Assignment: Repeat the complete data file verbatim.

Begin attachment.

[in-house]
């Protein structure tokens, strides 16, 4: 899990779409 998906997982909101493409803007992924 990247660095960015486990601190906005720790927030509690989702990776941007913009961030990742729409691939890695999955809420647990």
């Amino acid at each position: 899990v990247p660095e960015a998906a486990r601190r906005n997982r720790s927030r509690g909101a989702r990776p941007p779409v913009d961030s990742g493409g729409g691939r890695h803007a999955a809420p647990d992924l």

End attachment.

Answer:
[in-house]
């Protein structure tokens, strides 16, 4: 899990779409 998906997982909101493409803007992924 990247660095960015486990601190906005720790927030509690989702990776941007913009961030990742729409691939890695999955809420647990």
């Amino acid at each position: 899990v990247p660095e960015a998906a486990r601190r906005n997982r720790s927030r509690g909101a989702r990776p941007p779409v913009d961030s990742g493409g729409g691939r890695h803007a999955a809420p647990d992924l």